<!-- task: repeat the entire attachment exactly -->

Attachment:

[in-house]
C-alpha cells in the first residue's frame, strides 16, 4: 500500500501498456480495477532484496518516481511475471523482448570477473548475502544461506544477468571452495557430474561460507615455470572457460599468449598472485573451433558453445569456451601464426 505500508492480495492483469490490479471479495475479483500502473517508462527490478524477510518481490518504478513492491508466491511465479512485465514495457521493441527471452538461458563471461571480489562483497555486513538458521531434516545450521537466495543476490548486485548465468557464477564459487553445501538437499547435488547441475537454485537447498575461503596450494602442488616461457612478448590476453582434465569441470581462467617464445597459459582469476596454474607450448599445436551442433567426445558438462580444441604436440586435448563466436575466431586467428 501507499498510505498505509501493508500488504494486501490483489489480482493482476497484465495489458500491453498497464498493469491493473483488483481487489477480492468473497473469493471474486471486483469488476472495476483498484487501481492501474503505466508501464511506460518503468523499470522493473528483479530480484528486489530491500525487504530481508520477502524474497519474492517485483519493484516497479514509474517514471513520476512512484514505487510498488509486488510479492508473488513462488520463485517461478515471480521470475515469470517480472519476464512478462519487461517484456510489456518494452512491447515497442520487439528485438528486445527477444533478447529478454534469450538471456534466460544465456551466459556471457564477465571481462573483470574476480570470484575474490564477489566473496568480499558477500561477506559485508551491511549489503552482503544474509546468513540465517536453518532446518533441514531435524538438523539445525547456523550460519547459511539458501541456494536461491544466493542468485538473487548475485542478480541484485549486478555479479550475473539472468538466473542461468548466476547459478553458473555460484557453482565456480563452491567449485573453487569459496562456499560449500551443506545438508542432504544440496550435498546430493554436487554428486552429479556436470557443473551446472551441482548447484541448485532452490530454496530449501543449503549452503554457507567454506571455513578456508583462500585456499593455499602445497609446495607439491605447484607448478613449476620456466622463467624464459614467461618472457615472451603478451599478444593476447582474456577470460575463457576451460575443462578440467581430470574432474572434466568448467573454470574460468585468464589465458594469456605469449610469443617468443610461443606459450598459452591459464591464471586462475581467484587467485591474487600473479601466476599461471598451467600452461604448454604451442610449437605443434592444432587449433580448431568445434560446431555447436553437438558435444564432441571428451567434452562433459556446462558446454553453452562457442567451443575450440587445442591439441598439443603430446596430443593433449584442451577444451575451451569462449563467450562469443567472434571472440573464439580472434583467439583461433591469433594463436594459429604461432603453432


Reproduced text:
[in-house]
C-alpha cells in the first residue's frame, strides 16, 4: 500500500501498456480495477532484496518516481511475471523482448570477473548475502544461506544477468571452495557430474561460507615455470572457460599468449598472485573451433558453445569456451601464426 505500508492480495492483469490490479471479495475479483500502473517508462527490478524477510518481490518504478513492491508466491511465479512485465514495457521493441527471452538461458563471461571480489562483497555486513538458521531434516545450521537466495543476490548486485548465468557464477564459487553445501538437499547435488547441475537454485537447498575461503596450494602442488616461457612478448590476453582434465569441470581462467617464445597459459582469476596454474607450448599445436551442433567426445558438462580444441604436440586435448563466436575466431586467428 501507499498510505498505509501493508500488504494486501490483489489480482493482476497484465495489458500491453498497464498493469491493473483488483481487489477480492468473497473469493471474486471486483469488476472495476483498484487501481492501474503505466508501464511506460518503468523499470522493473528483479530480484528486489530491500525487504530481508520477502524474497519474492517485483519493484516497479514509474517514471513520476512512484514505487510498488509486488510479492508473488513462488520463485517461478515471480521470475515469470517480472519476464512478462519487461517484456510489456518494452512491447515497442520487439528485438528486445527477444533478447529478454534469450538471456534466460544465456551466459556471457564477465571481462573483470574476480570470484575474490564477489566473496568480499558477500561477506559485508551491511549489503552482503544474509546468513540465517536453518532446518533441514531435524538438523539445525547456523550460519547459511539458501541456494536461491544466493542468485538473487548475485542478480541484485549486478555479479550475473539472468538466473542461468548466476547459478553458473555460484557453482565456480563452491567449485573453487569459496562456499560449500551443506545438508542432504544440496550435498546430493554436487554428486552429479556436470557443473551446472551441482548447484541448485532452490530454496530449501543449503549452503554457507567454506571455513578456508583462500585456499593455499602445497609446495607439491605447484607448478613449476620456466622463467624464459614467461618472457615472451603478451599478444593476447582474456577470460575463457576451460575443462578440467581430470574432474572434466568448467573454470574460468585468464589465458594469456605469449610469443617468443610461443606459450598459452591459464591464471586462475581467484587467485591474487600473479601466476599461471598451467600452461604448454604451442610449437605443434592444432587449433580448431568445434560446431555447436553437438558435444564432441571428451567434452562433459556446462558446454553453452562457442567451443575450440587445442591439441598439443603430446596430443593433449584442451577444451575451451569462449563467450562469443567472434571472440573464439580472434583467439583461433591469433594463436594459429604461432603453432